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Engraving by George Washington Appleton after Robert Matthew Sully
The Old Radical: Representations of Jeremy Bentham—
Catalogue entry No. 21, p.42.
An engraving of the sketch made at the request of John Neal (1793–1876) by an American portrait painter, Robert Matthew Sully (1803–55), of Bentham at work, was to be included in Neal’s work of 1830, Principles of Legislation (an English translation of Dumont’s Traités de legislation penale and civile based Bentham’s writings on legislation). When the above Catalogue was published in 1998 no engraving in copies of Neal’s work had been traced, but recently the engraved portrait was found in the copy of Principles of Legislation in the Bodleian Library, Oxford. The engraving of the Sully sketch is by George Washington Appleton (1805–31), an American portrait painter and engraver, based in Portland, Maine, who in 1829 also painted a portrait of John Neal. The engraving was later reproduced in Harold A. Larrabee’s Bentham’s Handbook of Political Fallacies, Baltimore, 1952 (copy shown here)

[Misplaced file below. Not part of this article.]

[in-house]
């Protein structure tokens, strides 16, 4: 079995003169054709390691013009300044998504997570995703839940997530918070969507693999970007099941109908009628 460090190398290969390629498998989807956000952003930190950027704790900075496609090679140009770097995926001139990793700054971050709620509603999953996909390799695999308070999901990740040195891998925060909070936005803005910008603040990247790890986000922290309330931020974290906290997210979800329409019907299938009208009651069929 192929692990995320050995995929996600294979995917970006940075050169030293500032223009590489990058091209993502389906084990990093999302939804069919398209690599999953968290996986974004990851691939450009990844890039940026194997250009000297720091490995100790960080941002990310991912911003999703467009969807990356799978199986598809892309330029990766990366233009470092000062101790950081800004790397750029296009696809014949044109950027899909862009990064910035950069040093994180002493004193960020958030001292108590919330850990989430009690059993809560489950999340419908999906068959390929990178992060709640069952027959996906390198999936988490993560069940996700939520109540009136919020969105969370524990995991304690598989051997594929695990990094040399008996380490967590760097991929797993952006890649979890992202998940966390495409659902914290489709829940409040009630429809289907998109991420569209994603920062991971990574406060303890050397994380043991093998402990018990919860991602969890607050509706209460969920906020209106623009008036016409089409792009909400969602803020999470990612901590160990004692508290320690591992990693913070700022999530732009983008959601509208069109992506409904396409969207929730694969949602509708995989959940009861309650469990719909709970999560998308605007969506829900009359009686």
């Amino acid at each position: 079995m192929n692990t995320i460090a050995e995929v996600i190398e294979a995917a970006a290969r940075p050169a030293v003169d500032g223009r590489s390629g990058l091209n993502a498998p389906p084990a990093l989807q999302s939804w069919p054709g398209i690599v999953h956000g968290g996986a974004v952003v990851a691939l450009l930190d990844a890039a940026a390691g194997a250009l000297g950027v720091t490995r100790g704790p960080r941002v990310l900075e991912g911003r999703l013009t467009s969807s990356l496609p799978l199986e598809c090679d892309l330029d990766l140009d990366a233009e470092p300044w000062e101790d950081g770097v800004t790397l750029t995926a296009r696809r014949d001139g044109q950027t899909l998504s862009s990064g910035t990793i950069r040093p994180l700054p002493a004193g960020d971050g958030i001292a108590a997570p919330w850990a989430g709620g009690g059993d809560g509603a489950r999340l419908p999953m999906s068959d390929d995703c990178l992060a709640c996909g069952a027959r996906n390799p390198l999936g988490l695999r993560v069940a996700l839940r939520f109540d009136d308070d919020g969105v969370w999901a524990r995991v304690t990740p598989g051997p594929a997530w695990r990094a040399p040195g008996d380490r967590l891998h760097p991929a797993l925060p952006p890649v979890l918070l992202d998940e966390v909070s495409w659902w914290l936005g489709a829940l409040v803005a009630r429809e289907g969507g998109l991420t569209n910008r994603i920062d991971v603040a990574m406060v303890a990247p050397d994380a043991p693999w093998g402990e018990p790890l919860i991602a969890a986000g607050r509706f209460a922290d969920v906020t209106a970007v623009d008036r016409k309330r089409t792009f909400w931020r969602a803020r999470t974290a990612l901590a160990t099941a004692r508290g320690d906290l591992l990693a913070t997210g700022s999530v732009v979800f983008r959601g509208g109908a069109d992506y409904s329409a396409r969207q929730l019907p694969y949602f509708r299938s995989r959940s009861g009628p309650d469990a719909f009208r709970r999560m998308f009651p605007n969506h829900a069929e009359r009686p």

In fact the first use John Neal made of the engraving by Appleton was as a frontispiece to an edition of the periodical he had launched in January 1828 in Boston called The Yankee: and Boston Literary Gazette, the motto of which was 'Utility—"the greatest happiness of the greatest number."' The engraving appeared as the frontispiece of the Yankee, new series, vol. i, no. lxxix (July 1829), and was described by Neal as 'engraved from the copy of a very spirited sketch of him, by Robert M. Sully, a young Virginian of great promise, to whom Bentham sat in the year '27.' Neal must have returned to America with a copy of the Sully sketch, as the original of Sully's sketch had been given by Neal to Bentham's youngest niece, Sarah Bentham (1804–64).
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